PKK extends unilateral cease-fire with Turkey

SULAIMANIYAH, Iraq — A leader of Kurdish rebels seeking greater autonomy in Turkey said Thursday the group will extend its unilateral cease-fire for another month in hopes of opening talks with Turkish leaders.
Murad Karialan, the co-president of the Kurdistan Workers' Party, or PKK, said there is a possibility for an open-ended halt to attacks if Turkey agrees to concessions such as releasing jailed Kurdish politicians.
But Turkey has ignored all PKK cease-fire declarations in the past.
"If we feel there is positive response from the Turkish side, we will decide on an indefinite cease-fire," Karialan told reporters at a PKK base in Iraq's Qandil Mountains northwest of Sulaimaniyah.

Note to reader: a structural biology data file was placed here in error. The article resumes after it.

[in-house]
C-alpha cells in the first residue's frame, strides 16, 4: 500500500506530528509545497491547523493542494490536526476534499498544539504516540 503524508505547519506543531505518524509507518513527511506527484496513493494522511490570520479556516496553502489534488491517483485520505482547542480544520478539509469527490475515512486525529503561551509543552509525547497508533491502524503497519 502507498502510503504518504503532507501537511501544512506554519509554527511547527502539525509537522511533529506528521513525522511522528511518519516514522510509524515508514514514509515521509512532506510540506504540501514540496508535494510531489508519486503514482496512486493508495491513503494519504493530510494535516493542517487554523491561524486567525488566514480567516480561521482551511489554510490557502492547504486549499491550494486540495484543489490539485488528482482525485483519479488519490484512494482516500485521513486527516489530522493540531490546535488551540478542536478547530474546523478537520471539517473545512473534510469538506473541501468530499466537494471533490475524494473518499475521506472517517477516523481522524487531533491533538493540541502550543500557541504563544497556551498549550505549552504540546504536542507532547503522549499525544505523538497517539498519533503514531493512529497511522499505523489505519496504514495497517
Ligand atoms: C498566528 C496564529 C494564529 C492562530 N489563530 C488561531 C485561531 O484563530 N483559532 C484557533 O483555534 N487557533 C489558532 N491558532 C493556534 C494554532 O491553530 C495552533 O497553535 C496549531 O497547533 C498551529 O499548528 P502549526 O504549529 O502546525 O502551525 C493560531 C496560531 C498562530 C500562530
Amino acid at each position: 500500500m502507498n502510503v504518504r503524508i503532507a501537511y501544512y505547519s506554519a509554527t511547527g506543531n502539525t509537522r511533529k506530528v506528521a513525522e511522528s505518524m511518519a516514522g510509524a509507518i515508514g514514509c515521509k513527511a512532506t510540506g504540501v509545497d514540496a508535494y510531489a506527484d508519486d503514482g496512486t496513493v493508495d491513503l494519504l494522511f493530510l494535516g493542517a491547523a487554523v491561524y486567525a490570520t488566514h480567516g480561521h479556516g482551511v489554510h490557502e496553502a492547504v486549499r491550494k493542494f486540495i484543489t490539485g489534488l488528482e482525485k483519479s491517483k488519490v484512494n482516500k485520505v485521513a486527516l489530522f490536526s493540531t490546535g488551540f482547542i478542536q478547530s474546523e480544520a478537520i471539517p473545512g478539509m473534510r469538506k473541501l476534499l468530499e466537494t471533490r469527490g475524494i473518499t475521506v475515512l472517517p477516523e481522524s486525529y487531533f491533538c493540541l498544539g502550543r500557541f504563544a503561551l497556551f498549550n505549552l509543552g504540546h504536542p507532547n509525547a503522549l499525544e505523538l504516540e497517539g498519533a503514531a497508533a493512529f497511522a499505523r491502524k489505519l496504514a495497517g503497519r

The PKK began the cease-fire in mid-August to mark the Muslim holy month of Ramadan.
The PKK has staged hit-and-run attacks on Turkish targets — mostly from bases in northern Iraq — in their decades-long campaign for autonomy in Turkey's Kurdish-dominated southeast. Tens of thousands of people have been killed in the fighting.
The group is labeled a terrorist organization by the United States and the European Union.